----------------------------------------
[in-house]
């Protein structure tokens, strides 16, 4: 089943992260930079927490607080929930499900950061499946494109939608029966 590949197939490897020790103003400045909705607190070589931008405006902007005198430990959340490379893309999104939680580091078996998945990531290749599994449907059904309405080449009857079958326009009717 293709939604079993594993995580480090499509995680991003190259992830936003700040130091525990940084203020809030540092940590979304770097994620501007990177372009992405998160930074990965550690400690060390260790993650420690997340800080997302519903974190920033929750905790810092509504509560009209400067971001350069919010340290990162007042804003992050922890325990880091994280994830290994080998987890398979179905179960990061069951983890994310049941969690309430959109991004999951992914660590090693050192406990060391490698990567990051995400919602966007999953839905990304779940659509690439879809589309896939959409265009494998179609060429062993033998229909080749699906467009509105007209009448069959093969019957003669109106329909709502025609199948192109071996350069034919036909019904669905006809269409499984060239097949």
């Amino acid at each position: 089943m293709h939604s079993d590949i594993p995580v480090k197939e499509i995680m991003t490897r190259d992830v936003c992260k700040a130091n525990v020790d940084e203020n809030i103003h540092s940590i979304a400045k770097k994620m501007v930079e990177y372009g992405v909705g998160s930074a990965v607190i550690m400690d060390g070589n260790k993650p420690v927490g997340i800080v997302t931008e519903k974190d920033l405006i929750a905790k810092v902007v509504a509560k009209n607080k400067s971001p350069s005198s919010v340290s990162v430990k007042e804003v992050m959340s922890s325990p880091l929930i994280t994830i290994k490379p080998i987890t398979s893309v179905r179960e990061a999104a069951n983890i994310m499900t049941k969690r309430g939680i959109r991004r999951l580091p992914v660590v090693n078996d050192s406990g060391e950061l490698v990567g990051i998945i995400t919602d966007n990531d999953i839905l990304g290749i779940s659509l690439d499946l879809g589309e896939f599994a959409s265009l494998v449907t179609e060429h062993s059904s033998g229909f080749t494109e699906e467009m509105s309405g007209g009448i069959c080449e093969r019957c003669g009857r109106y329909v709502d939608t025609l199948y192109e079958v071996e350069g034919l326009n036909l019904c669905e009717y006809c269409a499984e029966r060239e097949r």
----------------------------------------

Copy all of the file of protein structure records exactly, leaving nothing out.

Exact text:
[in-house]
């Protein structure tokens, strides 16, 4: 089943992260930079927490607080929930499900950061499946494109939608029966 590949197939490897020790103003400045909705607190070589931008405006902007005198430990959340490379893309999104939680580091078996998945990531290749599994449907059904309405080449009857079958326009009717 293709939604079993594993995580480090499509995680991003190259992830936003700040130091525990940084203020809030540092940590979304770097994620501007990177372009992405998160930074990965550690400690060390260790993650420690997340800080997302519903974190920033929750905790810092509504509560009209400067971001350069919010340290990162007042804003992050922890325990880091994280994830290994080998987890398979179905179960990061069951983890994310049941969690309430959109991004999951992914660590090693050192406990060391490698990567990051995400919602966007999953839905990304779940659509690439879809589309896939959409265009494998179609060429062993033998229909080749699906467009509105007209009448069959093969019957003669109106329909709502025609199948192109071996350069034919036909019904669905006809269409499984060239097949």
């Amino acid at each position: 089943m293709h939604s079993d590949i594993p995580v480090k197939e499509i995680m991003t490897r190259d992830v936003c992260k700040a130091n525990v020790d940084e203020n809030i103003h540092s940590i979304a400045k770097k994620m501007v930079e990177y372009g992405v909705g998160s930074a990965v607190i550690m400690d060390g070589n260790k993650p420690v927490g997340i800080v997302t931008e519903k974190d920033l405006i929750a905790k810092v902007v509504a509560k009209n607080k400067s971001p350069s005198s919010v340290s990162v430990k007042e804003v992050m959340s922890s325990p880091l929930i994280t994830i290994k490379p080998i987890t398979s893309v179905r179960e990061a999104a069951n983890i994310m499900t049941k969690r309430g939680i959109r991004r999951l580091p992914v660590v090693n078996d050192s406990g060391e950061l490698v990567g990051i998945i995400t919602d966007n990531d999953i839905l990304g290749i779940s659509l690439d499946l879809g589309e896939f599994a959409s265009l494998v449907t179609e060429h062993s059904s033998g229909f080749t494109e699906e467009m509105s309405g007209g009448i069959c080449e093969r019957c003669g009857r109106y329909v709502d939608t025609l199948y192109e079958v071996e350069g034919l326009n036909l019904c669905e009717y006809c269409a499984e029966r060239e097949r």